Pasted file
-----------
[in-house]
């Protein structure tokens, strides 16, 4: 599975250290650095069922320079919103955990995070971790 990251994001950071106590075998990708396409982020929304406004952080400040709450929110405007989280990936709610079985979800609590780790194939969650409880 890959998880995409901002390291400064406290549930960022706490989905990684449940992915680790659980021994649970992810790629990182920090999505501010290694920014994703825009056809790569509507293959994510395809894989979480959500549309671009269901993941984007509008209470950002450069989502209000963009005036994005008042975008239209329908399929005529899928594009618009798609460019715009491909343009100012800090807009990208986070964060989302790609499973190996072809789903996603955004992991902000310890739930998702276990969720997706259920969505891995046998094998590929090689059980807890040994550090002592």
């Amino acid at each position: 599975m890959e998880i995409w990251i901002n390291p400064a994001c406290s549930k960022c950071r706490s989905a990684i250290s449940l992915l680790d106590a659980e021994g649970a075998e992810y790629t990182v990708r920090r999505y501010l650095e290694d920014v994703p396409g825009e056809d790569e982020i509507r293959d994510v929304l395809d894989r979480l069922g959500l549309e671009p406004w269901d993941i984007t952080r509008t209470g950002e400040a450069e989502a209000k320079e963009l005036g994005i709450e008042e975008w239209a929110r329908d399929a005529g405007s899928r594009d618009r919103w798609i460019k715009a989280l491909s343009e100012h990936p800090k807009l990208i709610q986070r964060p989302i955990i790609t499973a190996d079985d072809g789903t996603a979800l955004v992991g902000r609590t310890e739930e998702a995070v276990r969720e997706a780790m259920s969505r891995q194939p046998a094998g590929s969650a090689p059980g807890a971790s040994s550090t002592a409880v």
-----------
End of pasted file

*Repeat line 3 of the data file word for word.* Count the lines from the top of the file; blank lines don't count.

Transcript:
């Amino acid at each position: 599975m890959e998880i995409w990251i901002n390291p400064a994001c406290s549930k960022c950071r706490s989905a990684i250290s449940l992915l680790d106590a659980e021994g649970a075998e992810y790629t990182v990708r920090r999505y501010l650095e290694d920014v994703p396409g825009e056809d790569e982020i509507r293959d994510v929304l395809d894989r979480l069922g959500l549309e671009p406004w269901d993941i984007t952080r509008t209470g950002e400040a450069e989502a209000k320079e963009l005036g994005i709450e008042e975008w239209a929110r329908d399929a005529g405007s899928r594009d618009r919103w798609i460019k715009a989280l491909s343009e100012h990936p800090k807009l990208i709610q986070r964060p989302i955990i790609t499973a190996d079985d072809g789903t996603a979800l955004v992991g902000r609590t310890e739930e998702a995070v276990r969720e997706a780790m259920s969505r891995q194939p046998a094998g590929s969650a090689p059980g807890a971790s040994s550090t002592a409880v």